Today, AUGUST the 4th, marks the 100th anniversary of the outbreak of the First World War.
There is no one alive who actually served in the First World War so why should we remember?
Keith Simpson, military historian on why we should mark the centenary, by remembering."The First World War is within our living memory. For those of us of a certain age we can remember talking and listening to our grandparents' generation, while the last survivors only died recently. We have vast quantities of physical evidence still to be seen in the scars of the battlefields, the cemeteries and memorials.
Apart from official documents and histories, we have the diaries and letters of tens of thousands of men and women, a literate generation. We can reach out to them through photographs and film so that although their hair styles, uniforms and clothes might look old fashioned they still look like us.
And that is without taking into account the sheer enormity of the casualties and the political instability after the war which contributed to what we were to call the Second World War."
By the 11th November 1918, in all the countries that took part, millions were affected.
The war touched almost everyone’s life in some way or other."Children grew up in the shadow of battle, their fathers absent or lost. Women became directly involved, picking up the pieces of industry and agriculture as the men went off to fight. By early 1918, they too could join the army and serve their country. Sometimes I don't think about it for months on end, then I dream about it and it all comes back. How really extraordinary it was. I can't quite get it out of my system."
Stephen Williamson looking back at the First World War in 1985
Millions of men were sent to fight in places that many had never heard of before.
It was a global struggle. Life changed forever. Nothing was ever the same again.
The power unleashed by rapidly invented modern war resulted in previously unimagined losses.
Over 9 million soldiers died directly as a result of fighting; more than 6 million civilians died from disease or starvation caused by gas attacks and food shortages. In all, the estimate of dead resulting from the war stands at over 16 million.
On top of the dead, more than 21 million were injured. Some recovered, others were never the same again, either in body or in mind.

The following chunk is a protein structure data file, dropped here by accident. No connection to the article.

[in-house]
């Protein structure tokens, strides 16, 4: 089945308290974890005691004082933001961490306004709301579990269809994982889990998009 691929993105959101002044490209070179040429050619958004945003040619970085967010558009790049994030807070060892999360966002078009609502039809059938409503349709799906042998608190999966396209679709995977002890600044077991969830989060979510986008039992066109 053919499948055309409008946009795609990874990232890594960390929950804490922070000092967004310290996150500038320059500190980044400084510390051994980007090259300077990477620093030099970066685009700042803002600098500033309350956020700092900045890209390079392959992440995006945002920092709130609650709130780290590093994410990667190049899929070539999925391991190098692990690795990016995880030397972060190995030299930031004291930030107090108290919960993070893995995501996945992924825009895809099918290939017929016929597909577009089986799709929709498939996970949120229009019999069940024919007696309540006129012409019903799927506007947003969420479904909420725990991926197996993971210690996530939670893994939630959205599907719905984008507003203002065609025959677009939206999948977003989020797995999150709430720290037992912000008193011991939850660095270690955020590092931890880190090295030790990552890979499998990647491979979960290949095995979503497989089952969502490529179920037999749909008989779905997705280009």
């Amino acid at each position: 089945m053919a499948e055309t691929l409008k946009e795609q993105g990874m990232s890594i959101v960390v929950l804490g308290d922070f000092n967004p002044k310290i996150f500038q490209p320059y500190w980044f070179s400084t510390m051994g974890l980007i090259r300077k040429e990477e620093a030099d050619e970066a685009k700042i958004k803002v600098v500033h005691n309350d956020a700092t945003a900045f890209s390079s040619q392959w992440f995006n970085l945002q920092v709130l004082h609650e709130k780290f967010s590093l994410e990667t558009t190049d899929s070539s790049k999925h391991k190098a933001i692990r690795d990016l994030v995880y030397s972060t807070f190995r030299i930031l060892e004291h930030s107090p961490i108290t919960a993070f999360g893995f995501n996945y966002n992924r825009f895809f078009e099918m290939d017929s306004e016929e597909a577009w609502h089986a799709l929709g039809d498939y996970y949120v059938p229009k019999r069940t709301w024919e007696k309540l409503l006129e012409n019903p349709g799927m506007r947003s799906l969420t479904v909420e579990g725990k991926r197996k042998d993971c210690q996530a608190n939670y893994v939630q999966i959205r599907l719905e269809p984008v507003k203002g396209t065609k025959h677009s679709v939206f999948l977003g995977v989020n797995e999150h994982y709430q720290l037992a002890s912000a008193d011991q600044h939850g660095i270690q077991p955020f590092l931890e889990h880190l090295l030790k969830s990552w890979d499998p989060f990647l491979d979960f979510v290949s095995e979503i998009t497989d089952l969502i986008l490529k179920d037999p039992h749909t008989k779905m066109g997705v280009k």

Millions of people across the world still feel some connection with the "Great War". They knew the people whose lives were changed by it. They remain moved by the enduring words and works of art that were created as a response to it.
The Flanders Poppy was first described as the "Flower of Remembrance" by Colonel John McCrae who, before the First World War, was a well-known Professor of Medicine at McGill University in Montreal.
He had previously served as a gunner in the South African War, and at the outbreak of the First World War he became in A Medical Officer in France, with the first Canadian Army contingent.
At the second battle of Ypres in 1915 when in charge of a small first-aid post, during a lull in the action he wrote the following verses -
In Flanders' fields the poppies blow
Between the crosses, row on row,
That mark our place: and in the sky
The larks, still bravely singing, fly
Scarce heard amid the guns below.
We are the dead. Short days ago
We lived, felt dawn, saw sunset glow,
Loved and were loved, and now we lie
In Flanders' fields.
Take up our quarrel with the foe;
To you from failing hands we throw
The torch; be yours to hold it high,
If ye break faith with us who die
We shall not sleep, though poppies grow
In Flanders' Fields.
Major John McCrae. 1915
"Gassed" by John Singer Sargent, 1919
Two verses from "For the fallen" by Robert Lawrence Binyan
They went with songs to the battle, they were young,
Straight of limb, true of eye, steady and aglow.
They were staunch to the end against odds uncounted;
They fell with their faces to the foe.
They shall grow not old, as we that are left grow old:
Age shall not weary them, nor the years condemn.
At the going down of the sun and in the morning
We will remember them.
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